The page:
Limitations of Open Market Operations

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Limitations of Open Market Operations It is obvious that the above theory will be valid only if certain conditions are satisfied. The theory is that when the central bank purchases securities, the cash reserves of the member-banks will be actually increa

Limitations of Open Market Operations

It is obvious that this theory will be valid only if certain conditions are satisfied. These conditions are:

(i) The theory is that when the central bank purchases securities, the cash reserves of the member-banks will be actually increased, and conversely, the cash reserves will be decreased when the central bank sells securities. This, however, may not happen. The sale of securities may be offset by inflow of gold into the bank or by return of notes from circulation and hoards. The purchase of securities on the other hand, may be accompanied by an outflow of gold or withdrawal of notes for increased currency requirements or for hoarding. In both the cases, therefore, the cash reserves of the member-banks may remain unaffected.

(ii) But even if the cash reserves of the member-banks are increased or decreased, the banks may not expand or contract credit accordingly. The percentage of cash to credit is not rigidly fixed and can vary within quite wide limits. The banks will expand and contract credit according to the prevailing economic and political circumstances and not merely with reference to their cash resources.

(iii) The third condition is that when the commercial banks' cash resources increase, and the demand for loans and advances should increase too, and vice versa. This may not happen. Due to economic or political uncertainty even cheap money rates may not attract borrowers. Conversely, when trade is good and prospects of profits bright, entrepreneurs would borrow even at high rates of interest.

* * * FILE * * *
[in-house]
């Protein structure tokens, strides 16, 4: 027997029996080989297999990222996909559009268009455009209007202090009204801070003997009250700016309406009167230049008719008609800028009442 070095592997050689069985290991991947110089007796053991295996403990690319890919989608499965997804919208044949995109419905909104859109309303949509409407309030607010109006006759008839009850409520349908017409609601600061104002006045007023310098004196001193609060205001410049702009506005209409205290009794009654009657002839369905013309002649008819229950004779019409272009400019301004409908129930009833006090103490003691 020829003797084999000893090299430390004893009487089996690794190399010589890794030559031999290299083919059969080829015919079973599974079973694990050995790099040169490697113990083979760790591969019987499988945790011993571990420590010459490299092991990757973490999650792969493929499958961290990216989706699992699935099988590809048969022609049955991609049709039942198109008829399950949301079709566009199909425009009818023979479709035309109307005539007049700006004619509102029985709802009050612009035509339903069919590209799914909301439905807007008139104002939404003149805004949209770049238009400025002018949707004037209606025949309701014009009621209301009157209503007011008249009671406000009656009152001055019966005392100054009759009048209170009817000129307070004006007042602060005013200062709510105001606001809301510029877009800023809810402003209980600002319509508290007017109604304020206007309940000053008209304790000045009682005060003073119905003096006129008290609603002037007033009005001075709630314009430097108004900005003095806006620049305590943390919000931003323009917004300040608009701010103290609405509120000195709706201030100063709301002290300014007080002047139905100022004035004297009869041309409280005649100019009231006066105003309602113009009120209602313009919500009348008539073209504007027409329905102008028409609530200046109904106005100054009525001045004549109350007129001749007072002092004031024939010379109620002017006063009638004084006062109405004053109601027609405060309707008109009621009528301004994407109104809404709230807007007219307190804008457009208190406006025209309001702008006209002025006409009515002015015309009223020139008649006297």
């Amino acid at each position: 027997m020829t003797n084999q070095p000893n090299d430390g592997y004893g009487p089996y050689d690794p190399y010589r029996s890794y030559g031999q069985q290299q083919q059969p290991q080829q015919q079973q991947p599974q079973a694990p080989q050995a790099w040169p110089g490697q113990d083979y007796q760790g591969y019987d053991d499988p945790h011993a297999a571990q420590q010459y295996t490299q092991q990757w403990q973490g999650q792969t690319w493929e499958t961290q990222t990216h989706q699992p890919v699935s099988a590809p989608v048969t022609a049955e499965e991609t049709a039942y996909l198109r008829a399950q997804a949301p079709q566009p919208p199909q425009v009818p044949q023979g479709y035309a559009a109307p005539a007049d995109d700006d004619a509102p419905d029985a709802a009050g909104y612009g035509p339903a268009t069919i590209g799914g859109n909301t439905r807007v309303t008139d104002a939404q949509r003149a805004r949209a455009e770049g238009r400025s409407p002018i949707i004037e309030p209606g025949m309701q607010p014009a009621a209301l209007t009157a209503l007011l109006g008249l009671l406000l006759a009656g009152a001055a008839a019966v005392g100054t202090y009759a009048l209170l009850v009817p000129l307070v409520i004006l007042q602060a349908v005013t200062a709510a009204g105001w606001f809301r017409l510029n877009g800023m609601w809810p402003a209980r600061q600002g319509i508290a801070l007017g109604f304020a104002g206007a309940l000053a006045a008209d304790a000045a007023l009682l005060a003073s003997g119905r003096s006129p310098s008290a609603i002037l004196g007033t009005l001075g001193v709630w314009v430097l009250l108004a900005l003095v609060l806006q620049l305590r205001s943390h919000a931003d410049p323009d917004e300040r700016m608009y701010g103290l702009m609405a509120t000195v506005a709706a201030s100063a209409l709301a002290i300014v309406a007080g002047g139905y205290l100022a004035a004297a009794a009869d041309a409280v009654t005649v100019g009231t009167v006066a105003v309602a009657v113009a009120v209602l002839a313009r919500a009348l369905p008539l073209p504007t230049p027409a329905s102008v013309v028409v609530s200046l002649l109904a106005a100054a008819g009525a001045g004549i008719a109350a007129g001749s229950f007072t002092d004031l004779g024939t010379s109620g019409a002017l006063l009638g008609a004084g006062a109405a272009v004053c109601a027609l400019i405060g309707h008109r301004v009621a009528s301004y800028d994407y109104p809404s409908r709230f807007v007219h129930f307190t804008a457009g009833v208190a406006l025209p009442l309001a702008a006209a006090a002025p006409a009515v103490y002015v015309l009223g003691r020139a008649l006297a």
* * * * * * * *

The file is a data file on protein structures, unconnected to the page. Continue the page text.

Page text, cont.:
(iv) It is also assumed by the theory of open-market operations that the demand for credit is interest-elastic. But this may not be so. The demand for credit does not depend only on rates of interest. In a depressed situation, particularly, a fall in the interest rates may not be able to stimulate borrowings when the marginal efficiency of capital is very low. In that case even though banks' credit base is strengthened, they cannot create credit.

(v) The success of the open market operations is also limited by the preparedness of the central bank to incur losses. In short-term securities the loss is relatively less. Therefore, in actual practice, open market operations are often limited to dealings in short-term securities only.

(vi) So far as the central bank is concerned, purchase is easier than sale of securities in open market operations. Similarly, for commercial banks a policy of credit contraction is easier to implement than a policy of expansion. Thus, open market operations can stop booms but cannot prevent slumps.

(vii) Finally, the circulation of bank credit should have a constant velocity. But the velocity of bank deposits is rarely constant. It increases in periods of rising business activity and decreases in periods of depression. Thus, a policy of contracting credit may be neutralized by increased velocity of circulation, and vice versa.

In spite of these limitations, however, there is a fairly close relationship between the sale and purchase of securities by the central bank and contraction and expansion, respectively, of bank credit.

The success of open market operations requires that there should be a broad and active market in short and long-term government securities, as exists in the U.S.A. and Great Britain.

1 comment

Angelco Dimitrovski
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Posted on Dec 28, 2011